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Miss Nightingale review at the Vaults, London – ‘decent songs, hackneyed dialogue’

Tamar Broadbent in Miss Nightingale at Vaults, London. Photo: Robert Workman Tamar Broadbent in Miss Nightingale at Vaults, London. Photo: Robert Workman
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Matthew Bugg’s wartime musical Miss Nightingale began life in 2011 as a chamber musical, with a run at the King’s Head and Lowry Studio. The first full-scale production took place two years later and after several subsequent UK tours and various re-writes, it now returns to London.

The best thing about earlier productions was Bugg’s pastiche music hall numbers and thankfully these survive, accompanied by a more satisfying vein of narrative songs, which move the story forwards.

The book however, remains the biggest problem. Bugg studiously avoids stereotypical characters, but the dialogue is dreadfully cliched. The illicit gay relationship that develops between the upper class war hero Frank and the Jewish refugee George lacks both sincerity and emotional clarity.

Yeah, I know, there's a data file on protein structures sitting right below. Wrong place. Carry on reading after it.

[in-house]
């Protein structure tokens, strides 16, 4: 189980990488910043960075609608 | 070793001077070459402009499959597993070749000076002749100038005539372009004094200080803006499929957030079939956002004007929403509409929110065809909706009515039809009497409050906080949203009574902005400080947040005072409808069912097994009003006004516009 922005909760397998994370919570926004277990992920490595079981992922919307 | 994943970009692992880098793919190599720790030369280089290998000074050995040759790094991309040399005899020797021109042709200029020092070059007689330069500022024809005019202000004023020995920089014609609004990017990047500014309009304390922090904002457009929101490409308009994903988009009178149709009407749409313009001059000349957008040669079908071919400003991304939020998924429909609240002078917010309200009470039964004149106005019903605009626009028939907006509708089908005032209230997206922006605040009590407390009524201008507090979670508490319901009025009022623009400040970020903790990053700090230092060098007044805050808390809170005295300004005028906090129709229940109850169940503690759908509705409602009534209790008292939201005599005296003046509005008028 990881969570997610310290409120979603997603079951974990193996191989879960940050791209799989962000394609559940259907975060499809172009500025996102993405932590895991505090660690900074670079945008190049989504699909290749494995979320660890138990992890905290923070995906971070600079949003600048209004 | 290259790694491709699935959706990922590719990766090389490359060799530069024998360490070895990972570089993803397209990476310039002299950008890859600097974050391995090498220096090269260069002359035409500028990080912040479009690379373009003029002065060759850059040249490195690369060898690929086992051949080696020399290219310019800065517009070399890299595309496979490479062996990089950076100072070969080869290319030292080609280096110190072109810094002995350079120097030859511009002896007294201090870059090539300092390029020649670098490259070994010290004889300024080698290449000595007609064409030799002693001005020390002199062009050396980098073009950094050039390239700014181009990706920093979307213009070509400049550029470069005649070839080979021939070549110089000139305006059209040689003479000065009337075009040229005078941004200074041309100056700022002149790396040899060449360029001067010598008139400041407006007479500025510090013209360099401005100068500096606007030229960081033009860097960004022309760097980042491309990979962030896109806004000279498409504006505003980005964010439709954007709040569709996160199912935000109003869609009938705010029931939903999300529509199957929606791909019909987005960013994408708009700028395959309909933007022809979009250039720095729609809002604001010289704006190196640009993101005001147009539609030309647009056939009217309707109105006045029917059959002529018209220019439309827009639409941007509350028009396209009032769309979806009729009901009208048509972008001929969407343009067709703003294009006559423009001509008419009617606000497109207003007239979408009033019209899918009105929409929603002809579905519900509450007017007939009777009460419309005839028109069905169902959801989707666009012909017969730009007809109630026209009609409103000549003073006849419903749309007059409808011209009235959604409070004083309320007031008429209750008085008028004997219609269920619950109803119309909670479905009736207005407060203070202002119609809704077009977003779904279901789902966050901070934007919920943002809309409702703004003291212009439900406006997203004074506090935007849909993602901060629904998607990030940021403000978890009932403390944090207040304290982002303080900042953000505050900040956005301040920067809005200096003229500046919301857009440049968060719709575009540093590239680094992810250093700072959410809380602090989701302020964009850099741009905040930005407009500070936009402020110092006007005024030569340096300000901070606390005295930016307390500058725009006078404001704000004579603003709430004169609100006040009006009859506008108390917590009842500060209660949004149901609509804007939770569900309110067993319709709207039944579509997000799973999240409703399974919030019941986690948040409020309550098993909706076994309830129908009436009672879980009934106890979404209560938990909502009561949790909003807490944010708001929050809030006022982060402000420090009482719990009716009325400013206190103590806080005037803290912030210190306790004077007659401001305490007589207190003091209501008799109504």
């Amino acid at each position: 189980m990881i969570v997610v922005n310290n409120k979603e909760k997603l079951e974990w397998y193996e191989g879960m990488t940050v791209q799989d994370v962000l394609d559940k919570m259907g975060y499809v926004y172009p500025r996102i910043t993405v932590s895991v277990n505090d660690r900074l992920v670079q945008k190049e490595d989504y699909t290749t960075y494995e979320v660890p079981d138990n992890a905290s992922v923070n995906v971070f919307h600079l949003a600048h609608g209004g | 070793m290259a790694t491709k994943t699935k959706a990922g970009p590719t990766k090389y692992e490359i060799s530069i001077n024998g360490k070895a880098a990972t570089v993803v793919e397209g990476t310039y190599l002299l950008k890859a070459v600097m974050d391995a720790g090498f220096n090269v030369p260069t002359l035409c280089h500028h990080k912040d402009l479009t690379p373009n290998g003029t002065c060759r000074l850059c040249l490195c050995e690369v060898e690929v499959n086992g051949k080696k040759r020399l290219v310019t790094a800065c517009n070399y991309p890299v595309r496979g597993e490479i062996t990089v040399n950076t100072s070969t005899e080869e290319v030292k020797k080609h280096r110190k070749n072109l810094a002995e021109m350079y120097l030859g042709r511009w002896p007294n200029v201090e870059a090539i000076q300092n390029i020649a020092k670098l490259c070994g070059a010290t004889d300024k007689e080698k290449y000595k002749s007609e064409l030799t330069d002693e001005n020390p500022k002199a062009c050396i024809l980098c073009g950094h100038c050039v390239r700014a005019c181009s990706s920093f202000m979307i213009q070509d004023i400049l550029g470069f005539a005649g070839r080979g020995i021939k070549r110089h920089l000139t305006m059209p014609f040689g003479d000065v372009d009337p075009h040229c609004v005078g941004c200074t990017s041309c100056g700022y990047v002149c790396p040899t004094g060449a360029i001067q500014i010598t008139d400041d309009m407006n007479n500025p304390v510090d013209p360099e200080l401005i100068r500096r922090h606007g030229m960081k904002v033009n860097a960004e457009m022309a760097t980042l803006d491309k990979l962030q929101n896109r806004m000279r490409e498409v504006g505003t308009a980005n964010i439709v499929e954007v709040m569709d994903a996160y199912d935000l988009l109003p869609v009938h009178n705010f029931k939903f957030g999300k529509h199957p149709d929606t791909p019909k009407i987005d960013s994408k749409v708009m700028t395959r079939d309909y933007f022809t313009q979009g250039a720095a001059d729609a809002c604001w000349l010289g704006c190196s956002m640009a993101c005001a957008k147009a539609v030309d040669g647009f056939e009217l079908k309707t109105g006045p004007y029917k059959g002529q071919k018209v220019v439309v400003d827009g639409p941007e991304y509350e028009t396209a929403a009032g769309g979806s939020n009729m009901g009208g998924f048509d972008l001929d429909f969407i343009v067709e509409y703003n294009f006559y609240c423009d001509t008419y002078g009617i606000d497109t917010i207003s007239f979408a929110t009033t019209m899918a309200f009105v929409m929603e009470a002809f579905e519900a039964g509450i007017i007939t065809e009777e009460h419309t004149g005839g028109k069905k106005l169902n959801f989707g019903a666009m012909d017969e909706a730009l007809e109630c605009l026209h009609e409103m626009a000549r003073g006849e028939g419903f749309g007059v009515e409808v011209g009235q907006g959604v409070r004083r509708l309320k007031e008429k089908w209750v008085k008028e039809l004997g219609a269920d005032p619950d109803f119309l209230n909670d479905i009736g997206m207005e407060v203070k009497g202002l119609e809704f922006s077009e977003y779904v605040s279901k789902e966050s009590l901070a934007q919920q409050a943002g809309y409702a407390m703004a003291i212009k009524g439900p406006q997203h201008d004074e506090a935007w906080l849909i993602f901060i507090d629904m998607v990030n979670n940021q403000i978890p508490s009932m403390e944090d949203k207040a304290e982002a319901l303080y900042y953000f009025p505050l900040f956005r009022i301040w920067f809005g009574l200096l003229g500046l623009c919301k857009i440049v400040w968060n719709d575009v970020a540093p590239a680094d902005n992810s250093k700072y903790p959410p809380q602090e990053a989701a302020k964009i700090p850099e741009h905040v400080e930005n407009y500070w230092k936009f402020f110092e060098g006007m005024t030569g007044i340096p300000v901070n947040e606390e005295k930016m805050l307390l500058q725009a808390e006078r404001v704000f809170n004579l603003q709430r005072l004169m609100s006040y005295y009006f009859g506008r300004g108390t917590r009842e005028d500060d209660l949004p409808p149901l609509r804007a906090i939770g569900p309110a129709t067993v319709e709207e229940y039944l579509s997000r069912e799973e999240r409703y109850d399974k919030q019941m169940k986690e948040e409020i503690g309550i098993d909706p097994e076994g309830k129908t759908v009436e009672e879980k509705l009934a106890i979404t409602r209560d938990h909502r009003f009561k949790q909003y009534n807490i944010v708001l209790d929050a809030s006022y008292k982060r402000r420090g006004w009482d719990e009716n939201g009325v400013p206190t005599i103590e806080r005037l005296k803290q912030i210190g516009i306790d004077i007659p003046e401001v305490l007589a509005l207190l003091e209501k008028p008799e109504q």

Miss Nightingale is a fun, feisty character but despite having all the best songs, including three drag king numbers, her journey is sidelined in favour the men.

Nicholas Coutu-Langmead and Conor O’Kane bring familiarity and a definite chemistry, reprising the roles of Frank and George. Comedian and songwriter Tamar Broadbent, is new to the show. A unique and undisputed talent in her own right, Broadbent seems wholly out of place in the title role here, struggling to pin down the accent and lacking direction in the more intimate scenes.

Bugg’s music and lyrics are strong but his direction lacks perspective. Designer Carla Goodman’s set reflects the austerity of the period and chimes with the Waterloo venue, but it’s one of the few authentic things in this production.

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Wartime musical that mixes decent songs with hackneyed dialogue